The power or energy of Shiva is Parvati. Shiva's first wife was Sati and his second wife was Parvati. Both are the forms of Adhi Shakti. They are also known by many other names, such as Uma, Gauri, Durga, Kali, Annapurna and Shakti. He is known by many names and tittles. As a god of anger, He is Rudra, the Red One, feared by one and all. As Kailasapathi, He is the Lord of Kailash, His Abode in the Himalayas. As Purusha, He is Iswara Himself. As the Lord of the beings, He is known as Pasupathinath. His sons are Ganesha and Kartikeya. Shiva taught Parvati , Vedanta (transcendent knowledge), while Parvati tought him Sankhya (cosmological knowledge). Both are perfected yogis.
The Shiva Lingam
Lord Shiva is conceived in his unborn, invisible form as the Shiva Lingam. The Lingam represents the male creative energy of Shiva. This main symbol of Shiva is worshipped in virtually every Hindu temple and home. Through profound understanding of this symbol, the mystery of creation can be understood as an act of love.
When Ganga incarnated on Earth, Lord Shiva captured her in His hair mat to stop Her from flooding the earth. As the bearer of the sacred river Ganges, He is known as Ganagadhar. Because of His matted hair, He is dearly called as Jatadhari, by His ascetic followers. As a perfect being He is Siddheshwar. With His Trident in His hands, He became popular as heroic and fearless Trisuladhari. As the world teacher, He was eulogized as Dakhshinamurthi by Adi Shankara in his famous book, "Hymns to Dakhshinamurthi". The fact that a great mass of heterogeneous cults and practices came to be associated with Him, suggests that in His unlimited wisdom and boundless love as a World Teacher and Father of all, Lord Shiva, gives immense freedom to His followers to choose whatever path they want to follow for their self-realization.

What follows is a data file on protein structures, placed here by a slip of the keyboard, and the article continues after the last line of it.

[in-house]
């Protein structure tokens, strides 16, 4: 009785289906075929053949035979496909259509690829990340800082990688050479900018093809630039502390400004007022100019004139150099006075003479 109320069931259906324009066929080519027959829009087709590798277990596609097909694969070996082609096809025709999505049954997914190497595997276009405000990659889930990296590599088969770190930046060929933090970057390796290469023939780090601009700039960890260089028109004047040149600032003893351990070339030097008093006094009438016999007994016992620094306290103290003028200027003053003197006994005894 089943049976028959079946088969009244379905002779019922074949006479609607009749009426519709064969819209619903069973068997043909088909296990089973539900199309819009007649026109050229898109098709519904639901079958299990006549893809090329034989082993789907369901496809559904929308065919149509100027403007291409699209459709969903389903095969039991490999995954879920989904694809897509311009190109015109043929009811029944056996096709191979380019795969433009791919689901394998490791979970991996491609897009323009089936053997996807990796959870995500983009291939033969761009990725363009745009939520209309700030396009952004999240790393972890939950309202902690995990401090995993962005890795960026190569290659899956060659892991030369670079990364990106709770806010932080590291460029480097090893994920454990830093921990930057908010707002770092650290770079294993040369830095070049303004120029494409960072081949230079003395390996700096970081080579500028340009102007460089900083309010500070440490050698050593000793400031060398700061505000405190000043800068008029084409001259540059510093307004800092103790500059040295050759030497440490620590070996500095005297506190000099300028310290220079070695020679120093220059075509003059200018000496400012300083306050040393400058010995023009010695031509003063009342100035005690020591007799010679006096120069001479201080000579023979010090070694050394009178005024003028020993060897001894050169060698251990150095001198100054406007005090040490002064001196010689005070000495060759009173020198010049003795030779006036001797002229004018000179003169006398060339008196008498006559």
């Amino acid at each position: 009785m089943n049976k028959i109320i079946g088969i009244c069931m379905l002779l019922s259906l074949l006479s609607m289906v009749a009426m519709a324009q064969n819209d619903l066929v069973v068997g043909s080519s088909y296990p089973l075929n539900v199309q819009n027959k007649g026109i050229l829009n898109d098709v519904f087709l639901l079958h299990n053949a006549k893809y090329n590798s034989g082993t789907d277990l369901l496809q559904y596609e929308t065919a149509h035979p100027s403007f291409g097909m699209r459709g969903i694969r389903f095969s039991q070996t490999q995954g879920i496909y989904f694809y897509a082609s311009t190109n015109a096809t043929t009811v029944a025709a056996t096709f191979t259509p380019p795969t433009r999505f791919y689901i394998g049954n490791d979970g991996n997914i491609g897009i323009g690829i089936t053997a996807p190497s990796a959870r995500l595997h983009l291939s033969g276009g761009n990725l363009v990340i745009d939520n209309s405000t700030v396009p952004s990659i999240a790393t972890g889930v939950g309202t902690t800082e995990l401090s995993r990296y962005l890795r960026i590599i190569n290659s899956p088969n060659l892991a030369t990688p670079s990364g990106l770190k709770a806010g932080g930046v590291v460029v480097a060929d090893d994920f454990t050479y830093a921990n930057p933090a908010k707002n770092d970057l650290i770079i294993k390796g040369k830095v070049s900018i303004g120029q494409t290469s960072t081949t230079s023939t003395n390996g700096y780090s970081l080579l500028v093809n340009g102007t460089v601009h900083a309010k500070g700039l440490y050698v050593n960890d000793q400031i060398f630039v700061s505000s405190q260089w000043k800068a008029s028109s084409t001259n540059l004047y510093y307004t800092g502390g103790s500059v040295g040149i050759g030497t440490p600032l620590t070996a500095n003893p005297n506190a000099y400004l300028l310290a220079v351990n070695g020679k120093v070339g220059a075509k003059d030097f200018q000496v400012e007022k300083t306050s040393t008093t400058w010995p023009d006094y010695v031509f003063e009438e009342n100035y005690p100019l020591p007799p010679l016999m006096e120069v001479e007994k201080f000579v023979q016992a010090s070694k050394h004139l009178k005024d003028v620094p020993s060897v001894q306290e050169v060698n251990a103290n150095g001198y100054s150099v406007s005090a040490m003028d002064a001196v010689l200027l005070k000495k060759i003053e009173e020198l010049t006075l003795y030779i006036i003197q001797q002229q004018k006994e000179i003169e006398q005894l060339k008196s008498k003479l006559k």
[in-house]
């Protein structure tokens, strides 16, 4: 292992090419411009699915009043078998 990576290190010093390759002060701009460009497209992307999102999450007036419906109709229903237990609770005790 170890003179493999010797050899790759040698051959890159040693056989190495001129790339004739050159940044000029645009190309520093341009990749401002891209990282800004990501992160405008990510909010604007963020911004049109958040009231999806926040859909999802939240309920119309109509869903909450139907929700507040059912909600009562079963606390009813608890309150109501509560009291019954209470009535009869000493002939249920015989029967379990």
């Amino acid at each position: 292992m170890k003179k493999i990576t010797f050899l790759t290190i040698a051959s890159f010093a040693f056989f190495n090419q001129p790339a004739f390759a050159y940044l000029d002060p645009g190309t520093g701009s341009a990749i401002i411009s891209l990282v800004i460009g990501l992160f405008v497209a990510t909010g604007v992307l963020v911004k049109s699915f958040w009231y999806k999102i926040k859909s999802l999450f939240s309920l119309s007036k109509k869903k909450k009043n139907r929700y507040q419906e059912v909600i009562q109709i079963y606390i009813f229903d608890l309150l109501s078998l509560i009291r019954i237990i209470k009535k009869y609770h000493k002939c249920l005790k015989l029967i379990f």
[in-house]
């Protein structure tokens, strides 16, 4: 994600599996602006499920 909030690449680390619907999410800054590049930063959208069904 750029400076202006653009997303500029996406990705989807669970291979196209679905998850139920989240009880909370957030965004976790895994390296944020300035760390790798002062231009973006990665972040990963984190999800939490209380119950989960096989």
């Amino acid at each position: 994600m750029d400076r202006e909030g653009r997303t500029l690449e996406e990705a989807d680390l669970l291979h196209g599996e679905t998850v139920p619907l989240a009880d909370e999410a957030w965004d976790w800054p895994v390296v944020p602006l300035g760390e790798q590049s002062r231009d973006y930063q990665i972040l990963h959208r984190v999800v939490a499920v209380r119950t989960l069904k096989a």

Shiva worshippers (Shaivites) are among India's most ascetic Sadhus and yogis, their body smeared with ashes, dressed in saffron colors and wearing a Rudraksha mala. The path of Shiva can thus be seen as the inward-going path, the great journey to find the inner self and self-realization.